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Gender, shoes, and pining after the greats.
I want to dance like Antonio Gades.
I don’t consider myself a flamenco dancer. I’m a person who knows how to dance flamenco. I try, and I have fun, and I think that’s all that matters. There’s an immediacy of rhythm I’ve always felt that lends itself well to a style so concerned with the numbers it plays against itself—one-two-three, four-five-six, seven-eight-nine-ten-eleven-twelve. Children learn how to count the basic palo with a clock face.
I want to take up more space than I think I know how.
I used to joke that when my growth spurts hit, I grew so quickly my body lost its sense of where it was in space. Swim coaches used to flail their stopwatches at me, Longer! Reach! Use your legs! But for the life of me I didn’t know how to be long, how to reach, how to kick from my hips instead of my knees. It wasn’t innate. I had to force it, be conscious of every movement that went beyond the safety of my core.
It was as though something had been severed or simply never developed in the walnut part of my brain by making it across those precipitous bridges between childhood, adolescence, adulthood. I was both foal and nag, uncertain and rangy but with none of the boundlessness. It exhausted me to try. My own body was a foreign place.
I won’t dig too deeply into the annals of the maybe’s, the primordial psychological soup of why I might have quit learning to feel my body as a thing that has breadth and depth and brims with potential and kinetic energy alike (conjecture, the all-you-can-eat buffet: was it this bowl of puberty? Maybe rather the plate of patriarchy. Try a mouthful of comphet, it tastes of basil).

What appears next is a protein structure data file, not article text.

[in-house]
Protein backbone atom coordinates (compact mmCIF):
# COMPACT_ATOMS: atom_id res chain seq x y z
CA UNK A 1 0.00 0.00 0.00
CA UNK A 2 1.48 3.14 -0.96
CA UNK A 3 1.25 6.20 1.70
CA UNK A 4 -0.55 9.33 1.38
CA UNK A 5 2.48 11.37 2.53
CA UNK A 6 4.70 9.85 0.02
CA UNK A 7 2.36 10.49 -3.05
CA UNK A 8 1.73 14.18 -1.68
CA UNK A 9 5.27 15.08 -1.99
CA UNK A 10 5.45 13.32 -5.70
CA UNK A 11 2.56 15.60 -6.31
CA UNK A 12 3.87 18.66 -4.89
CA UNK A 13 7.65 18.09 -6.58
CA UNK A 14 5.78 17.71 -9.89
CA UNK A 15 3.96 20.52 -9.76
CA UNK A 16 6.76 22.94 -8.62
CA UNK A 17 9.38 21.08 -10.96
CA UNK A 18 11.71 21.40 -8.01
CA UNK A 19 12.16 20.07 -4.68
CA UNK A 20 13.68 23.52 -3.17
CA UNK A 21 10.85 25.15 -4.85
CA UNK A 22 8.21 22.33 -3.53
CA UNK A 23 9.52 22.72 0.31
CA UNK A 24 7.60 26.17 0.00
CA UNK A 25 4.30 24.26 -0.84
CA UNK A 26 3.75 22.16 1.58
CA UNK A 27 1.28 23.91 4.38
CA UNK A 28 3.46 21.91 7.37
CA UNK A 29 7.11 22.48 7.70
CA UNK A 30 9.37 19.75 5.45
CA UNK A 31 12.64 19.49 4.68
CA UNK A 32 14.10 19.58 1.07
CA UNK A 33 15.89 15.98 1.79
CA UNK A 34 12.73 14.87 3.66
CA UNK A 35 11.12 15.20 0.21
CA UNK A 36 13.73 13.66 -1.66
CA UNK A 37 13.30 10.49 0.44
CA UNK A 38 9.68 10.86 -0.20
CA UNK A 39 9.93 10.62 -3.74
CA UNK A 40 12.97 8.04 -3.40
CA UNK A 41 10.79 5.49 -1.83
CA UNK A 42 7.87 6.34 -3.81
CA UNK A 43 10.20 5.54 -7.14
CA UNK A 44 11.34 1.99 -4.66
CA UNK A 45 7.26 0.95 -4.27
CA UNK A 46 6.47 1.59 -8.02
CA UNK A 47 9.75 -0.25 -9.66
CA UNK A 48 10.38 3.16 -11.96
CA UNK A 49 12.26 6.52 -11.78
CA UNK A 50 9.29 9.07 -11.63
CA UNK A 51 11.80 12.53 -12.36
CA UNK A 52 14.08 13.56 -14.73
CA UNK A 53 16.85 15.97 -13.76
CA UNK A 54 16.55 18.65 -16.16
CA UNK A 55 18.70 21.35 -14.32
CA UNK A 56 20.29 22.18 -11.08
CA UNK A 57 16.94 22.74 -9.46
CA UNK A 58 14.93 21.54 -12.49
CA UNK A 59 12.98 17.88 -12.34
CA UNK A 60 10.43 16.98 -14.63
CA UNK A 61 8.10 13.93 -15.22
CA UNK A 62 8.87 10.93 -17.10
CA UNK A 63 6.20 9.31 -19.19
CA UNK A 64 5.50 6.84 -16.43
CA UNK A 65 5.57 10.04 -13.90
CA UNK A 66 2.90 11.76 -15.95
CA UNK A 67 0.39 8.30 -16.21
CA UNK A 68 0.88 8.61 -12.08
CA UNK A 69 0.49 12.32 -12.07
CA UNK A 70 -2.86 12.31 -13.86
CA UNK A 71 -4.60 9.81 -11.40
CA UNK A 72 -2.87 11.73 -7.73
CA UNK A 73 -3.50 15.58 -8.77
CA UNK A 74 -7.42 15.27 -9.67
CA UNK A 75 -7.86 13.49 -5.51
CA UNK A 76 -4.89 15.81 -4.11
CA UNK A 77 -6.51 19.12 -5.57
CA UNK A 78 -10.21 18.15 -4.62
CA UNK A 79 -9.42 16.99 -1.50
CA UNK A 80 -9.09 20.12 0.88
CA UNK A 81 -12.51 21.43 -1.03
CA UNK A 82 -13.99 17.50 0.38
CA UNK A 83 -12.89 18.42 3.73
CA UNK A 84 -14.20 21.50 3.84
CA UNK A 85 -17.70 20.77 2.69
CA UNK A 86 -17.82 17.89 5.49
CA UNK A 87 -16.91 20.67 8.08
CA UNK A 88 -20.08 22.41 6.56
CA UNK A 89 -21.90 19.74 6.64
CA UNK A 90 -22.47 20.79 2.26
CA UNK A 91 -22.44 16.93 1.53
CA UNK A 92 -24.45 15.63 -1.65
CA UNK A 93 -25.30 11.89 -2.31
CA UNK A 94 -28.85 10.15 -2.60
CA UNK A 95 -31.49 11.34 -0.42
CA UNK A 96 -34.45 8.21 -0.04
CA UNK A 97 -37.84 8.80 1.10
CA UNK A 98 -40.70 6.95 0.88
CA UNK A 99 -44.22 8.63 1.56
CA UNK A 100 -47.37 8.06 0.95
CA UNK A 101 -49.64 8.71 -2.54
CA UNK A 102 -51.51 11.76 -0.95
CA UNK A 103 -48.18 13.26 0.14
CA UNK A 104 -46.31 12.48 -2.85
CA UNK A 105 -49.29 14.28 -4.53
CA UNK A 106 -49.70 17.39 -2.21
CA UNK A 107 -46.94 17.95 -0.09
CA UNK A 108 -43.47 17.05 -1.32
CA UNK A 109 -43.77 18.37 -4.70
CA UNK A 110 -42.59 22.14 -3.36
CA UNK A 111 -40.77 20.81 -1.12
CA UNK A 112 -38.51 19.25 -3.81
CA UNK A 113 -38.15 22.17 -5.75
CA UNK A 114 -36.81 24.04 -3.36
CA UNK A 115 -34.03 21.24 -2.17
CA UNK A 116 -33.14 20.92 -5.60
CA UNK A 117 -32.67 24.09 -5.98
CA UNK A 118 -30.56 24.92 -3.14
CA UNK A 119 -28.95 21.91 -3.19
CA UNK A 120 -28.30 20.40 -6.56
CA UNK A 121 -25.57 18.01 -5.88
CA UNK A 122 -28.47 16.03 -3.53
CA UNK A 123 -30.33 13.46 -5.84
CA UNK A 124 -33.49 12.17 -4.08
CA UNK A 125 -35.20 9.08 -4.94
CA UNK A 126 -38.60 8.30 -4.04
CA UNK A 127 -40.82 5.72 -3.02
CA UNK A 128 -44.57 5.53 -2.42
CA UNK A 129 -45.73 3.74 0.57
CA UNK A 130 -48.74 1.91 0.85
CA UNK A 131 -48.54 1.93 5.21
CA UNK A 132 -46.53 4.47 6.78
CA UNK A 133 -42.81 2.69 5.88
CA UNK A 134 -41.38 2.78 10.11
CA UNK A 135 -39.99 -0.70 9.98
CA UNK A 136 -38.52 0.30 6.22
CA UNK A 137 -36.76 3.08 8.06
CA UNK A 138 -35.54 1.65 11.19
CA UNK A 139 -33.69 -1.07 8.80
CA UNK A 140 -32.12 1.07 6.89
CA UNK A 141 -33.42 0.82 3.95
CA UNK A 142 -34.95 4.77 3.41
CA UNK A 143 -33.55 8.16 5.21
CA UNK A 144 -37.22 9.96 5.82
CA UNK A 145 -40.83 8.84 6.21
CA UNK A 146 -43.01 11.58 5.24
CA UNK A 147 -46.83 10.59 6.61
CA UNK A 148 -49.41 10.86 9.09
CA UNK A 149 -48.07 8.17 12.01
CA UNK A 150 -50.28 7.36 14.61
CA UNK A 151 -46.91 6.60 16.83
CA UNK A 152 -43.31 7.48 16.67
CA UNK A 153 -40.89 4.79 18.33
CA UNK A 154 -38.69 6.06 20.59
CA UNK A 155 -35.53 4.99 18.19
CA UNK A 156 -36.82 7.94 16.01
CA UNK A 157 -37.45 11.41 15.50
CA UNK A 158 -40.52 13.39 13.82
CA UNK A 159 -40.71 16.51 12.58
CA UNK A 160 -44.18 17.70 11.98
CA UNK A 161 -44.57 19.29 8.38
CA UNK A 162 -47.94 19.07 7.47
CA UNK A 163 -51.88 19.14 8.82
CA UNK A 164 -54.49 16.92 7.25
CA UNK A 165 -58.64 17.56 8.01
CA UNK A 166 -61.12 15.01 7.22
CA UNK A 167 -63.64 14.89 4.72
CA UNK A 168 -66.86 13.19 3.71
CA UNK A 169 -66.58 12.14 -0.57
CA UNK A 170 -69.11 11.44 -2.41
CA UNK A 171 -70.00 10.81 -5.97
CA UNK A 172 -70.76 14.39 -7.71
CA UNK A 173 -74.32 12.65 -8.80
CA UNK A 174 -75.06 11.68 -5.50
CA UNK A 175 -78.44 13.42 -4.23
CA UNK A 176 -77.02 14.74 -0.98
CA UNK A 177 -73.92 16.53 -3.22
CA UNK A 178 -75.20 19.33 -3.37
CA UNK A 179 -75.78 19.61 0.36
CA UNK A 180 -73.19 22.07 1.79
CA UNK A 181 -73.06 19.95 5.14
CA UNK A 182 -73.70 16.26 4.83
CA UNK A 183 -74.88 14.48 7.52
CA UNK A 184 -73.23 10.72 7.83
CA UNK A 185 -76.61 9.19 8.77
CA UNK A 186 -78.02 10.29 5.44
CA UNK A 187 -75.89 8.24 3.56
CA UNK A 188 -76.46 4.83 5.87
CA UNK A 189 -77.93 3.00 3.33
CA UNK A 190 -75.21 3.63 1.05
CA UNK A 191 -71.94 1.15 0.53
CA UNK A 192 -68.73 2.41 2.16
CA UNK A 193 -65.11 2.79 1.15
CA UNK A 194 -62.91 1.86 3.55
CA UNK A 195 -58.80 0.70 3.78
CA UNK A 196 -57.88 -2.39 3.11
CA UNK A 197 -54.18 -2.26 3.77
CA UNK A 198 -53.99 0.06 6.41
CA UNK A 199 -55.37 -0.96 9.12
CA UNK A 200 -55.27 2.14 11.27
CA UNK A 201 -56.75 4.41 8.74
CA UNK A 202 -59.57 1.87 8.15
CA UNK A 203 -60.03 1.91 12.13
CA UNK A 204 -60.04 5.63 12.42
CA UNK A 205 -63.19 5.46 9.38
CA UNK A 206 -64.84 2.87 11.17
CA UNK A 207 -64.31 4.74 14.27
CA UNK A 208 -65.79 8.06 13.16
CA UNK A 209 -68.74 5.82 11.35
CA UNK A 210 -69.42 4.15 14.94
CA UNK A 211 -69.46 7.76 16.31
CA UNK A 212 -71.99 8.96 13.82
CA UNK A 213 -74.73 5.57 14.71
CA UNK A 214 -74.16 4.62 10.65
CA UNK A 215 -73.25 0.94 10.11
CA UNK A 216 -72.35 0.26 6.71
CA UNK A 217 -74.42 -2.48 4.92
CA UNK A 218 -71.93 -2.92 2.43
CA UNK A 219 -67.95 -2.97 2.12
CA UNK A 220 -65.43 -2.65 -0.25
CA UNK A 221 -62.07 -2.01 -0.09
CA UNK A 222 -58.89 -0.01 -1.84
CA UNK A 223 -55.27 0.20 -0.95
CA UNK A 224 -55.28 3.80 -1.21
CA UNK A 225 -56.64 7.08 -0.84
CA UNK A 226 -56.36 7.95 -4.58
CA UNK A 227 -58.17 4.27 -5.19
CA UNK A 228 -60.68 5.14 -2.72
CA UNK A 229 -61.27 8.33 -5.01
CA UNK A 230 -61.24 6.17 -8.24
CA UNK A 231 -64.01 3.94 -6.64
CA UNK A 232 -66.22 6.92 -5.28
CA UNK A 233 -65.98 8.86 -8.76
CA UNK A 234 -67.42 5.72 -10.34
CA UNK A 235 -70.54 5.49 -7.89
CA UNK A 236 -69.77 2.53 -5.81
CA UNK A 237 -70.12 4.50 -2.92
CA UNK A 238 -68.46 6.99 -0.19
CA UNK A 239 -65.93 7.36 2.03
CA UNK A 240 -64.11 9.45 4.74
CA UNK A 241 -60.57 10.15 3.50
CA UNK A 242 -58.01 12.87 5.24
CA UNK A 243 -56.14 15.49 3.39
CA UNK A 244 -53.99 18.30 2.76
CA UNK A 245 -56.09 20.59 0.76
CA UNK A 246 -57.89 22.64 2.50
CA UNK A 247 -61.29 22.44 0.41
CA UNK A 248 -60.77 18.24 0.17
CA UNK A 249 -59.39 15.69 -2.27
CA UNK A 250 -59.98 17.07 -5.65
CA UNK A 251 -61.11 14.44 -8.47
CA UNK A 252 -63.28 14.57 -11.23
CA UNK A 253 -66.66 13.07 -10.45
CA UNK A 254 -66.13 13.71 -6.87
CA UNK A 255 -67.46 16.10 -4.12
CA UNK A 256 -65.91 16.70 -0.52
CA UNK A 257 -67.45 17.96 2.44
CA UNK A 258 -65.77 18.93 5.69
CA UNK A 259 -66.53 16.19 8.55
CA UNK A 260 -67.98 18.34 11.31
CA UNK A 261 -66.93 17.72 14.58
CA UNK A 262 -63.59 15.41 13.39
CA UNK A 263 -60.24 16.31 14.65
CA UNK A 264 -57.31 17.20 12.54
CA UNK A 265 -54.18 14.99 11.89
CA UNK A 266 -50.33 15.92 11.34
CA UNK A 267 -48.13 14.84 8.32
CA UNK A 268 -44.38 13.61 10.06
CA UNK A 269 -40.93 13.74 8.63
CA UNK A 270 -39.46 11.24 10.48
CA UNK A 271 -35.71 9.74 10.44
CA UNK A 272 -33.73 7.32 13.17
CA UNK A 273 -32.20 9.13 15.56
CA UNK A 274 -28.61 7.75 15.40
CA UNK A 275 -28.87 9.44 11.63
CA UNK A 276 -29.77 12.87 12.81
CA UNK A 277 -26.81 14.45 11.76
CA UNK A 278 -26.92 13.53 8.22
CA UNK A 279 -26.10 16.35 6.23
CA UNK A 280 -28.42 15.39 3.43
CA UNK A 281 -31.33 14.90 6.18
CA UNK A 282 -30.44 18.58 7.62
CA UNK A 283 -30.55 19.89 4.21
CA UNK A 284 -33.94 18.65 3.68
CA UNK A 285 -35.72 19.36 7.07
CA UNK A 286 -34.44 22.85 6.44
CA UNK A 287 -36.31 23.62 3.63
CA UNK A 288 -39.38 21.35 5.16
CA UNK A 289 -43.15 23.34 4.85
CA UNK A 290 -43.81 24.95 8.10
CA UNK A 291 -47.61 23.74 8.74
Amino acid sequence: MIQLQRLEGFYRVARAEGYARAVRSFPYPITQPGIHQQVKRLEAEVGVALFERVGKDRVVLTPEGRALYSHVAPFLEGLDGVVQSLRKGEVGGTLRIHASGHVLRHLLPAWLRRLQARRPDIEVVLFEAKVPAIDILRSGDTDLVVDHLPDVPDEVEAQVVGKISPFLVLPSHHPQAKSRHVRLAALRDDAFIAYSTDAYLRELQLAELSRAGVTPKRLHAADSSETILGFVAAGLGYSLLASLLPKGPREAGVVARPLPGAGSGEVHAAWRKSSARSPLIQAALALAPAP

All I know is that I started taking flamenco classes again. The first time I took them up as a six-year-old, it was because my ballet teacher told my mother I didn’t always know what step or position I needed to be doing but I always knew the beat I had to keep. I only returned to the palos, the sweet cacophony, twenty years later when I was grasping at the straws of my own self and needed a reason to feel new. And finally, I found a home for this body of mine.
“You’re so much,” one of my first teachers told me soon after I got back to it as she adjusted my arms from behind me. It wasn’t an admonishment that stressed her passion. It was awe.
She prodded just-so at the set of my shoulders, gave my arm an extra illusion of length that hadn’t been there before, and suddenly everything made sense.
I don’t have the time or the discipline on my side to become a truly great dancer, but I’ll never tire of watching them at work. I watch Saura films, Bodas de Sangre and Carmen, because as comfortable as I’ve gotten at inhabiting my own bones lately there’s still always going to be a hole in my understanding of how I exist, physically; a piece of me left on my own banks that will never make it across those bridges.
That piece needs to be a third party to the greats and won’t be satisfied by going through my own motions. I don’t know what it is—mental, physical, it isn’t something that particularly plagues me or demands an answer. It, like many things about life in general, just is. But when I watch other people dancing in a way I know how, a way I can aspire to, with rhythms I’ve felt in the soles of my feet and the beating of my palms and the flex of my jaw, my teeth tsk-tsk-chak-ing as I count each beat to myself, for brief stretches of time I am transported into someone else’s body.